A few weeks ago, purple crocus blooms dotted the path to my doorway. Now red tulips and yellow daffodils join them, reaching up to the sunlight. But a few months back, those same patches of lawn were bare—frozen, empty, and cold.
And a few months before that, the bulbs now bearing blooms looked inert and lifeless in my hands, covered in their dull, onion-like papery skin. Tucked underground in a sort of burial, they hid away as the soil froze, forgotten. No apparent growth—no green leaves or sprouting stems.
For all the joyful, energized seasons in our spiritual lives, it’s important to acknowledge that we may go through winter seasons too—when life feels cold and dark, when we feel spiritually inert. Sorrow may dim our spiritual fervor or the demands of life may leave us spiritually fatigued. Or at times, despite our best efforts to grow, we simply find ourselves experiencing a “dark night of the soul.” Like a dormant bulb, we may feel lifeless. But just like other seasons of the soul, winter serves its purpose.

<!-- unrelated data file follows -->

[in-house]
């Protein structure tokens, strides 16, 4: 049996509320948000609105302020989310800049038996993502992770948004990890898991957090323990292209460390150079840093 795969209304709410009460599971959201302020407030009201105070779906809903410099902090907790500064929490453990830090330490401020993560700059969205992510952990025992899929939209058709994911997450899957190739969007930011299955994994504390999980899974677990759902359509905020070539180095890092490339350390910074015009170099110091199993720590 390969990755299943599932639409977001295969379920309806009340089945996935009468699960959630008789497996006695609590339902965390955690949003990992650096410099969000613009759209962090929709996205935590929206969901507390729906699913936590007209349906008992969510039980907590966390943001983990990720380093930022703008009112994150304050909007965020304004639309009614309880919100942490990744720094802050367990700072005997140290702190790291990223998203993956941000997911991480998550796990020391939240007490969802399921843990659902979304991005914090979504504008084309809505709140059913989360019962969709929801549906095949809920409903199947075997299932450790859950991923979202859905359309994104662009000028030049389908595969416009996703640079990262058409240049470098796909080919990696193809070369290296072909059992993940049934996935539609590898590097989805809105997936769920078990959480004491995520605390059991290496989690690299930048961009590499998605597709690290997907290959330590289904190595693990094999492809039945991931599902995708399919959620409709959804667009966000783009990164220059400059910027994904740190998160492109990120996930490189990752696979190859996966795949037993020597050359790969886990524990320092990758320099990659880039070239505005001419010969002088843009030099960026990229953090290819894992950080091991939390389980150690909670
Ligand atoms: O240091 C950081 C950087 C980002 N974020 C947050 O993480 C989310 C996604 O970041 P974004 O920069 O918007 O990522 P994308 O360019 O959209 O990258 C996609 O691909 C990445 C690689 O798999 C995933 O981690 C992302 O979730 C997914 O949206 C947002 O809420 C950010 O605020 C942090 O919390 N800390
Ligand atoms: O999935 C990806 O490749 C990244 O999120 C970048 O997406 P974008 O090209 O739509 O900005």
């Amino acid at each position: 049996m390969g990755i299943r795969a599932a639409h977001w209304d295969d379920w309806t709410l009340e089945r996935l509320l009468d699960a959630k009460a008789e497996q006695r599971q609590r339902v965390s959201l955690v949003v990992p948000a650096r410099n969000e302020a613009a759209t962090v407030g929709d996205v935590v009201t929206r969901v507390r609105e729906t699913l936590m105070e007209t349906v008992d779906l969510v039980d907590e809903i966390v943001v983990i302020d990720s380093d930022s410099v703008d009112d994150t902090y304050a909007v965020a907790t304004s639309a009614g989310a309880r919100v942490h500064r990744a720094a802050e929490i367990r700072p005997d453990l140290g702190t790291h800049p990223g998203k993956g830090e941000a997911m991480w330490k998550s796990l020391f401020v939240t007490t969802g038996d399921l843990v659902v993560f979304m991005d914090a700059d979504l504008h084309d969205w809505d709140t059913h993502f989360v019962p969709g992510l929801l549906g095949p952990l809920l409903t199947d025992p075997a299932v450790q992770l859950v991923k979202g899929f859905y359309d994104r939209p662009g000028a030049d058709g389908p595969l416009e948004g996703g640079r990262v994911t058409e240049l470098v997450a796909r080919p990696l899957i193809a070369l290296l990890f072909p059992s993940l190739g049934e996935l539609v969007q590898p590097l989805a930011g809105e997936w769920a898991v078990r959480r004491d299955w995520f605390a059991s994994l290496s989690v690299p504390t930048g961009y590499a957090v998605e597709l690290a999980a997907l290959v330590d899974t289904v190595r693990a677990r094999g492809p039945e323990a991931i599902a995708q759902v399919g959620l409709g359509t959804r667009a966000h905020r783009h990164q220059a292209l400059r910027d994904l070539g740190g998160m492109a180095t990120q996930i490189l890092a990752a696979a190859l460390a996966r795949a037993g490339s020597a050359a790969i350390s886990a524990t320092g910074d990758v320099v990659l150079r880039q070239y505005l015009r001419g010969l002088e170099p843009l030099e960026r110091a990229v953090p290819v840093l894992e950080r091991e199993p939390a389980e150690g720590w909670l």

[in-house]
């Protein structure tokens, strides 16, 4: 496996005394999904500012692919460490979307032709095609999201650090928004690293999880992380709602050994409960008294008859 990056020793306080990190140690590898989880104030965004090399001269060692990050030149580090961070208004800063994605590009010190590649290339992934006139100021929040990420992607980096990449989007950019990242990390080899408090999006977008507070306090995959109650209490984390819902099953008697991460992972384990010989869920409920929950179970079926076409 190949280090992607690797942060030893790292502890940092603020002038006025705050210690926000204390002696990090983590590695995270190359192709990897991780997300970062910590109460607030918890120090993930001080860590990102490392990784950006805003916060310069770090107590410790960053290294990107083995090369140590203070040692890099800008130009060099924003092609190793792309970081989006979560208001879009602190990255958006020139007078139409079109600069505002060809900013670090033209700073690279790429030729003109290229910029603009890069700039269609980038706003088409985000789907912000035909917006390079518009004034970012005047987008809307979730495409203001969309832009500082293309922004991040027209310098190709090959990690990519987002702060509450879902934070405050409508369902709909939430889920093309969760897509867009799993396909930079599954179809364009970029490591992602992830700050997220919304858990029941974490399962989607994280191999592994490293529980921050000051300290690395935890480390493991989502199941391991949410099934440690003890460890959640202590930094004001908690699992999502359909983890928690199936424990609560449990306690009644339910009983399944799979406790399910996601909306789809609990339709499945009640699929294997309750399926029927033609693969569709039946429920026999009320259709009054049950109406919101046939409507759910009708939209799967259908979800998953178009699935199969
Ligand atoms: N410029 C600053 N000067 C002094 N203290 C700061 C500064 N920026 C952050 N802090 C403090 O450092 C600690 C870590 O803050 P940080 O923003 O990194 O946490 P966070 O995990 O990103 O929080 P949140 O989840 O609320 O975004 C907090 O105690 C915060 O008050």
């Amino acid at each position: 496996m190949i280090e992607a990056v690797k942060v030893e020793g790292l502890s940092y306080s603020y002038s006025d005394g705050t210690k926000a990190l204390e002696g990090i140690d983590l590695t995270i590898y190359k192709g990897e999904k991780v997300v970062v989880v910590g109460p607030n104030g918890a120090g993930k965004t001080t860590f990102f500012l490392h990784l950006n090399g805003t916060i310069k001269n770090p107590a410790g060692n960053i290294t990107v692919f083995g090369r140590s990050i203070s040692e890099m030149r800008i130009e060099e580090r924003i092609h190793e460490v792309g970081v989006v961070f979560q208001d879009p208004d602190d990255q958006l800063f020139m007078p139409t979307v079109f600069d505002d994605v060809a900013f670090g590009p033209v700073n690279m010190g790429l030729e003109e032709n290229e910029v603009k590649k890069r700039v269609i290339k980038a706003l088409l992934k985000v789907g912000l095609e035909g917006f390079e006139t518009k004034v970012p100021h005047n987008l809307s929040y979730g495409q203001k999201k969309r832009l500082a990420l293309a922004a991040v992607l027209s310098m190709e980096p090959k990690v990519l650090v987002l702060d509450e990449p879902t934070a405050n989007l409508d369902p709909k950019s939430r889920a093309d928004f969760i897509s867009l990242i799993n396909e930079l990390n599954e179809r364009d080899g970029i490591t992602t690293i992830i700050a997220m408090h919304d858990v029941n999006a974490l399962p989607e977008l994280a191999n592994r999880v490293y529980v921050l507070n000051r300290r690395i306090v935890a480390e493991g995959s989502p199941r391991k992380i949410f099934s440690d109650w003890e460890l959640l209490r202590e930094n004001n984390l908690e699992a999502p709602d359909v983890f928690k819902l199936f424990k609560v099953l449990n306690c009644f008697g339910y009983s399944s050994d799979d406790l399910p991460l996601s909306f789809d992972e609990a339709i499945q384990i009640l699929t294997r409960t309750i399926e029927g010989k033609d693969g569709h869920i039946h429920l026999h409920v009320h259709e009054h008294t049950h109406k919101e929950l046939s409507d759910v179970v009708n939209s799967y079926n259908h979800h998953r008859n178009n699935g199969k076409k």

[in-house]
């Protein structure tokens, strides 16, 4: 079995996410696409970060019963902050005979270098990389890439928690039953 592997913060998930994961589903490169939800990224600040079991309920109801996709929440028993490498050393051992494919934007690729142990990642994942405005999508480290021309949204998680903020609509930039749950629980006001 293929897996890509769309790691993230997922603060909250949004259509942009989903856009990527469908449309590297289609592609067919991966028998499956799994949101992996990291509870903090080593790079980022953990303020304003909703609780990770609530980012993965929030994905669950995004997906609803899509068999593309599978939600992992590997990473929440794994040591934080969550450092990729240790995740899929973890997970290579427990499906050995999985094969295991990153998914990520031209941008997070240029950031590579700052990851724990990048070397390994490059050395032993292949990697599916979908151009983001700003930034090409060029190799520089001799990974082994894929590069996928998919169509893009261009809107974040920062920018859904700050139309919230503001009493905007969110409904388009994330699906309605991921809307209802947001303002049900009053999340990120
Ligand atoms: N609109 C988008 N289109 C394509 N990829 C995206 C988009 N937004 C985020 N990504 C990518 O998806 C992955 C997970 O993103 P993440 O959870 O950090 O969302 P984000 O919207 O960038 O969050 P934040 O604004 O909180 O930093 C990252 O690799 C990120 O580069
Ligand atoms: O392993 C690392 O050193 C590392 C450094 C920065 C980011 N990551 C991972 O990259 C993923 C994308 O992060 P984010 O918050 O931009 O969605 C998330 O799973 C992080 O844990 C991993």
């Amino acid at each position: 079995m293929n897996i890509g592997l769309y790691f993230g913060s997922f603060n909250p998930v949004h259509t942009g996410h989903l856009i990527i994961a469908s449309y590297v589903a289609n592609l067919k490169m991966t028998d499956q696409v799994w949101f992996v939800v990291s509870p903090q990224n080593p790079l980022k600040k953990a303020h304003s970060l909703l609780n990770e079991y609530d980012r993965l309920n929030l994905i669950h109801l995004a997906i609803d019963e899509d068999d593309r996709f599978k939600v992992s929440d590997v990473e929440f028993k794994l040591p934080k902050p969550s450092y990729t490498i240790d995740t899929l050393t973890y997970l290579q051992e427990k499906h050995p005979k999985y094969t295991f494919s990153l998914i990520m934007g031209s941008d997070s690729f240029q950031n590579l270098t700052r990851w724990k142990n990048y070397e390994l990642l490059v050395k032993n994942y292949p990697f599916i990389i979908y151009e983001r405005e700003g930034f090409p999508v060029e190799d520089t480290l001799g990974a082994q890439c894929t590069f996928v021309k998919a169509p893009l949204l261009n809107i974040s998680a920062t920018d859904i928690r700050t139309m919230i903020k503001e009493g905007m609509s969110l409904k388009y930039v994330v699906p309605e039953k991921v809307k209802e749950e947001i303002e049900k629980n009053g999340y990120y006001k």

Did you know that when a bulb is planted in the fall, it immediately establishes a strong root system, hidden beneath the soil’s surface? This deep rootedness readies the bulb for the coming frost; it’s an investment in that far-distant but someday-coming bloom. As the cold sets in, the bulb moves into long weeks of dormancy in which nothing observable seems to happen. But those long months of cold and darkness are actually a crucial part of the biochemical process that will eventually launch the growth of the embryonic flower bud. In a quiet miracle, after a set period of cold, the starches stored up in the bulb begin turning into sugars that energize new growth. And when the plant finally stretches forth and blooms, the new flower relies on that root system it grew months before.1
Feel Cold and Alone?
This slideshow is only available for subscribers.
Please log in or subscribe to view the slideshow.